Liberia /l aɪ ˈ b ɪər i ə/ ( listen), officially the Republic of Liberia, is a country on the West African coast. It is bordered by Sierra Leone to its west, Guinea to its north and Ivory Coast to its east. It covers an area of 111,369 square kilometers (43,000 sq mi) and has a population of 4,503,000 people. English is the official language and over 20 indigenous languages are spoken, representing the numerous tribes who make up more than 95% of the population. The countrys capital and largest city is Monrovia.
Forests on the coastline are composed mostly of salt-tolerant mangrove trees, while the more sparsely populated inland has forests opening onto a plateau of drier grasslands. The climate is equatorial, with significant rainfall during the May–October rainy season and harsh harmattan winds the remainder of the year. Liberia possesses about forty percent of the remaining Upper Guinean rainforest. It was an important producer of rubber in the early 20th century.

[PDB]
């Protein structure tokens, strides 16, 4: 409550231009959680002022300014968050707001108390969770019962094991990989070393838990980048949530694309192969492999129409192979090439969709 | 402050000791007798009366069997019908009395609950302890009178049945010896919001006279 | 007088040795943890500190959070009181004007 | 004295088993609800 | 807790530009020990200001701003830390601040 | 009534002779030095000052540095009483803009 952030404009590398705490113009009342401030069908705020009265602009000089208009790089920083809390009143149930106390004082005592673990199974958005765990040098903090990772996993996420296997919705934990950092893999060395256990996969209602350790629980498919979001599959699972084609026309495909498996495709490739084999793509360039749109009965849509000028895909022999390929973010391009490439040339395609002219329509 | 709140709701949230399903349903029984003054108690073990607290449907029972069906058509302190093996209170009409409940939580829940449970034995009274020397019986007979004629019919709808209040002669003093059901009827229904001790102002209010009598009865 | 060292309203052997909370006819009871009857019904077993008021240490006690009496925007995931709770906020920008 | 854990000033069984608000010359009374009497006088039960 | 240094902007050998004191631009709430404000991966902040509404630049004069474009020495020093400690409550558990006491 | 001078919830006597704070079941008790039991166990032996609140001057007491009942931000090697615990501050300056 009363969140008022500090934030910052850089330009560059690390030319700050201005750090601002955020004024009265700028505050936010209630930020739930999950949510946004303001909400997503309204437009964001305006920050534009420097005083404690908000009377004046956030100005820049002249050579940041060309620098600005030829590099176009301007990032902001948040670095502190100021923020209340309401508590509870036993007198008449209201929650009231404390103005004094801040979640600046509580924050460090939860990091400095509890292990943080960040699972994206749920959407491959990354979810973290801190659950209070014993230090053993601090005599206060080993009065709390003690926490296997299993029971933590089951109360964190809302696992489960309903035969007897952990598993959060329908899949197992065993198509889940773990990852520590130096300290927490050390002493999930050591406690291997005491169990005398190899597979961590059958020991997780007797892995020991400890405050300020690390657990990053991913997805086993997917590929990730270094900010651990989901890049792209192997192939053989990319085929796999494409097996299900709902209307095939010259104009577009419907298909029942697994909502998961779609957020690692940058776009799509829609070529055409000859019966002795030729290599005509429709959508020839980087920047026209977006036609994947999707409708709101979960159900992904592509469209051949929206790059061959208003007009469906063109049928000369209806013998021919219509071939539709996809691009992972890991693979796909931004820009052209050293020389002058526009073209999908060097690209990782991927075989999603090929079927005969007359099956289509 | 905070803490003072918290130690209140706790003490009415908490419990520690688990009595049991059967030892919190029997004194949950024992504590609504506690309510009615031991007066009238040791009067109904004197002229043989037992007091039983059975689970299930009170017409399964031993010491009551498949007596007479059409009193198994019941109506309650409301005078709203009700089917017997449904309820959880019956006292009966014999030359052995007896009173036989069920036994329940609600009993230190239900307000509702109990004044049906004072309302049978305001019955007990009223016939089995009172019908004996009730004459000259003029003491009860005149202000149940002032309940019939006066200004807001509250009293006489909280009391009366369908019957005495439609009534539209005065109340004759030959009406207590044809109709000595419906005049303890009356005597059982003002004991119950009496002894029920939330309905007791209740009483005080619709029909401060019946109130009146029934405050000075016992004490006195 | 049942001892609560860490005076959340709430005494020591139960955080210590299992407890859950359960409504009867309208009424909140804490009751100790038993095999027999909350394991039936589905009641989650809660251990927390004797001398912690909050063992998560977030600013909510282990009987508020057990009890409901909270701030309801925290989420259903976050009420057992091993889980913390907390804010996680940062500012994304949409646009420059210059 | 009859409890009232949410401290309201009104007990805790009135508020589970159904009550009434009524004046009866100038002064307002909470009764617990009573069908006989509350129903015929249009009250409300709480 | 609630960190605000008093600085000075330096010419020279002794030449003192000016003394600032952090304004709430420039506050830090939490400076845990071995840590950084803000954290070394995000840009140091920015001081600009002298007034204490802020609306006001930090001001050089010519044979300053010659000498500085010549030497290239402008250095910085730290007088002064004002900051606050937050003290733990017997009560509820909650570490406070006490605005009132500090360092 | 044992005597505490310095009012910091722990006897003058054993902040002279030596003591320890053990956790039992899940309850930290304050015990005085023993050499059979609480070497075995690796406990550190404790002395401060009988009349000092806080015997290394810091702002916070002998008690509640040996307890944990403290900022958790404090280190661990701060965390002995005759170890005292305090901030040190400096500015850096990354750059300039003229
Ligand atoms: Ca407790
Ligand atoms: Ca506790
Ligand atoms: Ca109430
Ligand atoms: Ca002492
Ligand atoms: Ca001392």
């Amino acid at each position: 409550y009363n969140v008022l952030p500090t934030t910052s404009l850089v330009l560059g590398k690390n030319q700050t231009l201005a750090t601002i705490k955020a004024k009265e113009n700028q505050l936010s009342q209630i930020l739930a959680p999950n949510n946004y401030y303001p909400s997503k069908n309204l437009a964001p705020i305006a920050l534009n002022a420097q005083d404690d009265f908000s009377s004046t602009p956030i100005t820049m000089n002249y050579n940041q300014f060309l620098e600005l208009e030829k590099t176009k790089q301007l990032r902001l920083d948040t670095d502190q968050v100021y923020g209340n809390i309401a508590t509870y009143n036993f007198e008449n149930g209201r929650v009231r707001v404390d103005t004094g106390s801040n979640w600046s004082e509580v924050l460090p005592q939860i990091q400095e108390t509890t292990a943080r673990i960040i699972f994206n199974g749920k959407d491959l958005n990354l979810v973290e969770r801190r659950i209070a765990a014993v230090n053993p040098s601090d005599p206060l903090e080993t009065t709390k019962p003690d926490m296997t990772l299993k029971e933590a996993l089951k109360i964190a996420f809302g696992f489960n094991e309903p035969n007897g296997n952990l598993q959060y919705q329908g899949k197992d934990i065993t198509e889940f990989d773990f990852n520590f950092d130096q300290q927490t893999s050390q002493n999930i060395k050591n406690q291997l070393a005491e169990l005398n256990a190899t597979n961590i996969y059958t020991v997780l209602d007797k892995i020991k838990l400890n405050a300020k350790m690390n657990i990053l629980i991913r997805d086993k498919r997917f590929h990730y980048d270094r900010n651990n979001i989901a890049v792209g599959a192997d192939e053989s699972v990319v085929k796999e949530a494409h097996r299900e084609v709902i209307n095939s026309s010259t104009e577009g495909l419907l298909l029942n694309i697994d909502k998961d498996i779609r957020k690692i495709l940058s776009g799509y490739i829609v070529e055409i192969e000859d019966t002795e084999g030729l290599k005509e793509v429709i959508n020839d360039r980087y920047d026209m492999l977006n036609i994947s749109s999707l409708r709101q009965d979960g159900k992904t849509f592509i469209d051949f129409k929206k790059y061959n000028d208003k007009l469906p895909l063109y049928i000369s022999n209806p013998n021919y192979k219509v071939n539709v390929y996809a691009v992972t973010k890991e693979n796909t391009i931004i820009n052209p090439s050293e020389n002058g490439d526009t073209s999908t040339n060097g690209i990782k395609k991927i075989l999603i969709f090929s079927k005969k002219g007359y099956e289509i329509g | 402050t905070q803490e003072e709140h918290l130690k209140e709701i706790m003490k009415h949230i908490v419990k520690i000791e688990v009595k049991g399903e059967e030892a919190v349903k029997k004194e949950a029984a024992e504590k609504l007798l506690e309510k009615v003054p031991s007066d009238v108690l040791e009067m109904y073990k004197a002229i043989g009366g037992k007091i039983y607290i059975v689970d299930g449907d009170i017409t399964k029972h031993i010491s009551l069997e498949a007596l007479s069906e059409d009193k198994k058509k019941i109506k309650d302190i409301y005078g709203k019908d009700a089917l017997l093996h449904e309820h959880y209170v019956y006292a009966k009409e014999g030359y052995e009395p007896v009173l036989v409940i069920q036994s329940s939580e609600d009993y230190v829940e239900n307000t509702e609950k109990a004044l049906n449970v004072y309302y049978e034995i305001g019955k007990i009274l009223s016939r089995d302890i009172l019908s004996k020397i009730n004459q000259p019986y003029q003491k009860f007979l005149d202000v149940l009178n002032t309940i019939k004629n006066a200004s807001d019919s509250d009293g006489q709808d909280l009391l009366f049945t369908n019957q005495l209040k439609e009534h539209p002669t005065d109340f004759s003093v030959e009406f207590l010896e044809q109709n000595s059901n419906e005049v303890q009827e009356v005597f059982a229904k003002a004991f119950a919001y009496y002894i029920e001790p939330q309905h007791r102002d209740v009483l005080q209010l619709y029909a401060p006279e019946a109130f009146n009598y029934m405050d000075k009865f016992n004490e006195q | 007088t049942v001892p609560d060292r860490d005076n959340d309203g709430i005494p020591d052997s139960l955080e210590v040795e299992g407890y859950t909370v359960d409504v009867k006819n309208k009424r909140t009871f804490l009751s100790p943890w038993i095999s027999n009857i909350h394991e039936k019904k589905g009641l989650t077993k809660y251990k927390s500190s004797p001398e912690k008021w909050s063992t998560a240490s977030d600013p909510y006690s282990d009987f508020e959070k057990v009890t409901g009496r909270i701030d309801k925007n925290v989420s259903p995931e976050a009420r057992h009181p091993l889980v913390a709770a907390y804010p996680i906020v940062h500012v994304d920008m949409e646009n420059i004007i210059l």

The Republic of Liberia began as a settlement of the American Colonization Society (ACS), who believed blacks would face better chances for freedom in Africa than in the United States. The country declared its independence on July 26, 1847. The United Kingdom was the first country to recognize Liberias independence. The U.S. did not recognize Liberias independence until during the American Civil War on February 5, 1862. Between January 7, 1822 and the American Civil War, more than 15,000 freed and free-born blacks, who faced legislated limits in the U.S., and 3,198 Afro-Caribbeans, relocated to the settlement. The black settlers carried their culture and tradition with them to Liberia. The Liberian constitution and flag were modeled after those of the U.S. On January 3, 1848, Joseph Jenkins Roberts, a wealthy, free-born African American from Virginia who settled in Liberia, was elected